iPhone owners in Australia awoke this weekend to find their devices targeted by self-replicating attacks that display an image of 1980s heart throb Rick Astley that's not easily removed. The attacks, which researchers say are the world's first iPhone worm in the wild, target jailbroken iPhones that have SSH software installed …
give the guy a medal... sorta
He's actually doing the jail-breaking community a favour - ok, so having the worm reset the pic to ricky is a tad mean and unnecessary, but I guess it forces the kind of person who leaves their default password on to really think about what their phone is actually doing.
I'm waiting for my Dext to be delivered - once it turns up, my jail-broken iPhone is gonna be wiped and sold... although I should point out not because of this worm!! :)
Don't break out of jail
unless you know what you are doing and that probably rules out 98% of mactards. Leave well alone what you don't understand. The unix guys hack away and lock down the SSH if you need it or bin it.
If you're gonna jailbreak, ya gotta be smart enough ta change the passwords.
No lame haxxorz need apply...
The old, old story
One more case of the old, old story. If you don't take security seriously, you're at risk.
Security by Obscurity (ie running a less common OS for which there aren't as many worms in circulation) is only good up to a point.
Moral of the story: if you don't know anything about computer security, find someone who does.
he should have had it also change the ringtone to Never gonna give you up
It's certainly plays right into Apple's hands making sure it's in people's best interest to leave Apple in control of their iPhones.
Not that Apple would create and infect their own handsets with a virus that only attacks jail broken phones , of course not :P
We identified this issue a while ago... Interesting to see that it has now been exploited...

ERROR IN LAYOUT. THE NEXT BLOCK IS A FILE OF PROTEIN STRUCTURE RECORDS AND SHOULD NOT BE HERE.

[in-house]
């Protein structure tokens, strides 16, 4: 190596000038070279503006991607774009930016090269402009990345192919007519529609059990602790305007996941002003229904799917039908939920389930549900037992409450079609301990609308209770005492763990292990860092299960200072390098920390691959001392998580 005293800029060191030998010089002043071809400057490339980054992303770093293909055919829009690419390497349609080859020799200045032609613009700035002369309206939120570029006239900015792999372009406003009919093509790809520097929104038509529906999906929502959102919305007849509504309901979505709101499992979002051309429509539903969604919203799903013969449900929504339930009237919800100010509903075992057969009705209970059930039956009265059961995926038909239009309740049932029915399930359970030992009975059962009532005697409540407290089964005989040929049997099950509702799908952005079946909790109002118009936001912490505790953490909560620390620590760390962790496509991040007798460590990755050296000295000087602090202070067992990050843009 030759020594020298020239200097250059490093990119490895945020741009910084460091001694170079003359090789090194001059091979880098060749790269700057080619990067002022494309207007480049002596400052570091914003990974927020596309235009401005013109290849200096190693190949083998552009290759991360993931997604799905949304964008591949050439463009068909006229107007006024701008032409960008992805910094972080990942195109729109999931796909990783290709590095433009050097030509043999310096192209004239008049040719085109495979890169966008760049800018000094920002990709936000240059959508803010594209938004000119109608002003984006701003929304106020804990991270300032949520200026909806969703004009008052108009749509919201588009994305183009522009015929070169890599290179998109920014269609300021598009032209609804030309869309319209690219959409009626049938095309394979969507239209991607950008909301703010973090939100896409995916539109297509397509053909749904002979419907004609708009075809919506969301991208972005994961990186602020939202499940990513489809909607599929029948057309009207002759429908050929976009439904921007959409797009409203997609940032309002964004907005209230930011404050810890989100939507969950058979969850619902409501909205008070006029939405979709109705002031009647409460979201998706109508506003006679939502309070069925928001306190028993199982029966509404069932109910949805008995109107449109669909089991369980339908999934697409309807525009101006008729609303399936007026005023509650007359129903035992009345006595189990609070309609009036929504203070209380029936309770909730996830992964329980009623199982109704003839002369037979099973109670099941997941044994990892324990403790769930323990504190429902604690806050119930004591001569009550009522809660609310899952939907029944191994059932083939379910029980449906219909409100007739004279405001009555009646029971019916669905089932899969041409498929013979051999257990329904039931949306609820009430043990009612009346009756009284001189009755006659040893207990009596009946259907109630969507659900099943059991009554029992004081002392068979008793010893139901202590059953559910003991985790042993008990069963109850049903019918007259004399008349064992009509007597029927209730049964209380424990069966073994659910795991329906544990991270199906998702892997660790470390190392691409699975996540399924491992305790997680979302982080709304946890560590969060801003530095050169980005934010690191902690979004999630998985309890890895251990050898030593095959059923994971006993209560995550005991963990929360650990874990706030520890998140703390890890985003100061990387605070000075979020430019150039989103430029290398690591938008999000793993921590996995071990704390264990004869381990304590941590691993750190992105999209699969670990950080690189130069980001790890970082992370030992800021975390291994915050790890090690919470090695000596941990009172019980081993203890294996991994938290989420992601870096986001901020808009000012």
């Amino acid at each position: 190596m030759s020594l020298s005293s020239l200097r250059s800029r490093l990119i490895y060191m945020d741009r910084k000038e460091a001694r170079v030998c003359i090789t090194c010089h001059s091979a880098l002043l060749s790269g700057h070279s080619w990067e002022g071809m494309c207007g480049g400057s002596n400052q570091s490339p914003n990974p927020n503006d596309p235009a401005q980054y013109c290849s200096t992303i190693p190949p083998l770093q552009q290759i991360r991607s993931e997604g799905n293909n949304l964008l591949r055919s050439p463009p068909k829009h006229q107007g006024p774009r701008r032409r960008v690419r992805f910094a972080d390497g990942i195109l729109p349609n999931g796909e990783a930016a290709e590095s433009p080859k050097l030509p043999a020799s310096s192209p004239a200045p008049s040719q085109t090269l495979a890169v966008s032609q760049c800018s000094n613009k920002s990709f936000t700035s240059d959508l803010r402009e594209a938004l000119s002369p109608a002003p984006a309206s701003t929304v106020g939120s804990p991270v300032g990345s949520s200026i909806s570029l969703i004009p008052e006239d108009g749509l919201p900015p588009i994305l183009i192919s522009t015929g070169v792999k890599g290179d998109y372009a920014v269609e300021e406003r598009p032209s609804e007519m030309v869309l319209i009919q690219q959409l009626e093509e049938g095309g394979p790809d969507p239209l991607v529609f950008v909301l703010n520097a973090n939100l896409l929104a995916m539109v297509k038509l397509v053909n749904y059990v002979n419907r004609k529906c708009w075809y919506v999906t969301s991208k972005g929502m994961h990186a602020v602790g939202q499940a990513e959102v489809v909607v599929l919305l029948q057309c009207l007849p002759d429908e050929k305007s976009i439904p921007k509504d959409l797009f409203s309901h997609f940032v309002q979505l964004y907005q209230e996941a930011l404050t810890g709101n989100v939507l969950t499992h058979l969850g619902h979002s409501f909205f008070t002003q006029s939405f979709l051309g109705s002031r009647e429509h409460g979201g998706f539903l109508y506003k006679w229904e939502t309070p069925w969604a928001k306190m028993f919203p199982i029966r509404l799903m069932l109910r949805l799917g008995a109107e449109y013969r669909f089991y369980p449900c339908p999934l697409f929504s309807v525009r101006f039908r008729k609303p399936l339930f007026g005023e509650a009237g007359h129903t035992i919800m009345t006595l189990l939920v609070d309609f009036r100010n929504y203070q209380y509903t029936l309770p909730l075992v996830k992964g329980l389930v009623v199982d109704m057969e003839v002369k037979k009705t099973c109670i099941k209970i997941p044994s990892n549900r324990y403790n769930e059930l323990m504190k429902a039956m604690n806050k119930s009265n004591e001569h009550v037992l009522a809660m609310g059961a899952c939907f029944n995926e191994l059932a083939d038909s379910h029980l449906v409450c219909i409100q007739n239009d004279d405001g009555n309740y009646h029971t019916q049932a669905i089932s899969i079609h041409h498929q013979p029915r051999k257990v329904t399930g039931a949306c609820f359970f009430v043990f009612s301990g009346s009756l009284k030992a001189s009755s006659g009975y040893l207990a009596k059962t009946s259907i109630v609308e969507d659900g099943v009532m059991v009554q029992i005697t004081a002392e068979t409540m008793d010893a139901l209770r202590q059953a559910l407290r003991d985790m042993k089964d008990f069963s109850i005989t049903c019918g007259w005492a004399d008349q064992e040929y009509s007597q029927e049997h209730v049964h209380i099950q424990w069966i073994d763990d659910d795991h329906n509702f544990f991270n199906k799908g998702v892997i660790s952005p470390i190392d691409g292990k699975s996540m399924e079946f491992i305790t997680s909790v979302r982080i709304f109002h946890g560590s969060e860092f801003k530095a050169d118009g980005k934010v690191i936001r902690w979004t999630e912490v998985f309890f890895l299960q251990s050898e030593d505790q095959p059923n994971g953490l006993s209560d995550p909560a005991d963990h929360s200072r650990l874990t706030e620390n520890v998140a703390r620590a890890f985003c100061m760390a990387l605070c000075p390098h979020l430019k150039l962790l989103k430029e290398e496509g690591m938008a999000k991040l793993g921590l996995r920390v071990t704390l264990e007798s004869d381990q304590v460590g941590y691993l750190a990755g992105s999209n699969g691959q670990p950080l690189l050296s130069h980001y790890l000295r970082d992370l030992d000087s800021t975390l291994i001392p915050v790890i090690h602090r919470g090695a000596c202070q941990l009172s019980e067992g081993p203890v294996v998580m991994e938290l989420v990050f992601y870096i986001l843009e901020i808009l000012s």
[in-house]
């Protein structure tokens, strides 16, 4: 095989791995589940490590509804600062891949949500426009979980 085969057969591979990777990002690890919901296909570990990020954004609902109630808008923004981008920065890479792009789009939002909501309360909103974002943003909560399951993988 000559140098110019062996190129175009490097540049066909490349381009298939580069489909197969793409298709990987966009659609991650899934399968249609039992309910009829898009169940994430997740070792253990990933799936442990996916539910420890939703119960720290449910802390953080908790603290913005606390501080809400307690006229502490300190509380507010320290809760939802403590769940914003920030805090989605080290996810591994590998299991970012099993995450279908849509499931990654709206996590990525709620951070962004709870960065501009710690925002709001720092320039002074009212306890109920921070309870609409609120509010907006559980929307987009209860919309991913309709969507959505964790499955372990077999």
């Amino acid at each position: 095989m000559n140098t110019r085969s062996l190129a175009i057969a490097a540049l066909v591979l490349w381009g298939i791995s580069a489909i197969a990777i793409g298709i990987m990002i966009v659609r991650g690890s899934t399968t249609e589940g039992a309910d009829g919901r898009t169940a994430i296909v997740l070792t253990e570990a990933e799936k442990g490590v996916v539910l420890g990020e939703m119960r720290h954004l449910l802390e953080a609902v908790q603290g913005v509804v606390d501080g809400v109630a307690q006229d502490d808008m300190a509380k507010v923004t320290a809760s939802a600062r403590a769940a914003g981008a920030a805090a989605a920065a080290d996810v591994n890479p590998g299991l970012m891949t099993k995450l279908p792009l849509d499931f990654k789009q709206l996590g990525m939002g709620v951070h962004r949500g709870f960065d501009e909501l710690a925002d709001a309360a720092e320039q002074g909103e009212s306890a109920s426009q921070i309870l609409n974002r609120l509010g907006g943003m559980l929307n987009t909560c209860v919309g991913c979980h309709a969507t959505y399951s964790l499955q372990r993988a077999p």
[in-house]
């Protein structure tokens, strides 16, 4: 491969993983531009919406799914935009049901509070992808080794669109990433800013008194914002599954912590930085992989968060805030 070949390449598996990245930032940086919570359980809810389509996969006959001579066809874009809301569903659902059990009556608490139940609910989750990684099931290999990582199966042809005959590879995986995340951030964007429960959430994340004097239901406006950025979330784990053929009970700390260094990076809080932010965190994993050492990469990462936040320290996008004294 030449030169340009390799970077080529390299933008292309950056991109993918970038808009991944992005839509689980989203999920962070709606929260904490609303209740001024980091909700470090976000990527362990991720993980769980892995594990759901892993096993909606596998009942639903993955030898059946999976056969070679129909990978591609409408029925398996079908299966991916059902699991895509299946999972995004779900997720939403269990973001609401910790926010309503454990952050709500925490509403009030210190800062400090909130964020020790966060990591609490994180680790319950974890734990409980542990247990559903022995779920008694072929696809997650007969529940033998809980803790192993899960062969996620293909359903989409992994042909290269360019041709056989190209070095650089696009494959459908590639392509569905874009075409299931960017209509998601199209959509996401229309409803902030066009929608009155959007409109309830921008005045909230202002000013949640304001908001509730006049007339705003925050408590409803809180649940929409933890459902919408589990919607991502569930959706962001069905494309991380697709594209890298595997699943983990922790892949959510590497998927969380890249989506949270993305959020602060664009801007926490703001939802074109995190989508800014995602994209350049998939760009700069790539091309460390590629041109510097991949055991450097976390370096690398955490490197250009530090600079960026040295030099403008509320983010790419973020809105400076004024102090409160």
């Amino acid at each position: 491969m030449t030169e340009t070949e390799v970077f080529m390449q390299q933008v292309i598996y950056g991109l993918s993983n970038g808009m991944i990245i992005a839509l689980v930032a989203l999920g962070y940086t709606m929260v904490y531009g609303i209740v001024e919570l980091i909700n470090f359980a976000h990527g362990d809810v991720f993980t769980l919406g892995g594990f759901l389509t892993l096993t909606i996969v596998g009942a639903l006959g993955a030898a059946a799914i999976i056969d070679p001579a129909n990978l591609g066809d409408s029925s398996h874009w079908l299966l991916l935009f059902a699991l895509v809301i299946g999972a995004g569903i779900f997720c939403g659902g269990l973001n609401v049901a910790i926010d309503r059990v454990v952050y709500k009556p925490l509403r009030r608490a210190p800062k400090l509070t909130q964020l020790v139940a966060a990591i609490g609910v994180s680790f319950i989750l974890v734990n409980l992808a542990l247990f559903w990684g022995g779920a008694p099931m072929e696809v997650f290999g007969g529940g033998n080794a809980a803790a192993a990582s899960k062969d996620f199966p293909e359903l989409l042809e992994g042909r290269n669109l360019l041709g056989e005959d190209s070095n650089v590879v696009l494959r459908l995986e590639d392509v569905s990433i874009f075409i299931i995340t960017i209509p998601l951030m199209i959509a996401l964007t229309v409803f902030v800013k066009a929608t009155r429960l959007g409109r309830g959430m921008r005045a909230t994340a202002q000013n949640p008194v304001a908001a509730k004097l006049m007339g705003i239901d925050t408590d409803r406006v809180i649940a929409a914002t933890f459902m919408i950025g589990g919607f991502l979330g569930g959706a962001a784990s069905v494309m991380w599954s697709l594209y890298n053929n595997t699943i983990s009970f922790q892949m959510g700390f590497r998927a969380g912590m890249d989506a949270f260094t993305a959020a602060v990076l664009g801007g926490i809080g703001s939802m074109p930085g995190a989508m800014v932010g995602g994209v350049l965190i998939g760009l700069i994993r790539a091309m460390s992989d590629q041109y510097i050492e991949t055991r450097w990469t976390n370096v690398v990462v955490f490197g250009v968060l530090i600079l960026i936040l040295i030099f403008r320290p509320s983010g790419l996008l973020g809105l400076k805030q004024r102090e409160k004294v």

Finally, a use forthe Rickroll
Using to humiliate Jobsientologists. Whas a shzame it didn't set an alarm that played that song every 15 minutes. That would cause a lot of crushed imaposerPhones
"jailbreak" does not imply "ssh"
Jailbreaking doesn't by default install the SSH server. You have to do that yourself, presumably because you want to use it.
So the instructions given for changing the password are a bit silly. No need to install MobileTerminal specially. Just ssh in over wifi (it's why you installed ssh, right?) and run "passwd".
It's hard to believe that anyone who knows enough to want to SSH in to a Un*x system doesn't know how to change a password.
Why don't the jailbreak progs...
...simply disable SSH when they're done?
fix story title
This is NOT an iphone worm and it's incorrect and inflammatory to claim that. It's a work targeting the jailbreaks, nothing more
So a hacked system is insecure --- what a surprise
So I guess this means Rick Astley is officially an Ohrwurm (earworn).
Blanket solution will piss off administrators
I can easily see where providers like AT&T would, in an attempt to prevent this worm from spreading, block port 22. This will, of course, deny many system administrators access to a legitimate tool.
I just hope AT&T will be smarter about it. Maybe block port 22 INCOMING, if they are going to do anything at all. To a large degree, I am surprised they do not block incoming connections, anyway.
Paris, prefers open ports.
"display an image of 1980s heart throb Rick Astley that's not easily removed."
Much like the national conscience, *shudder*.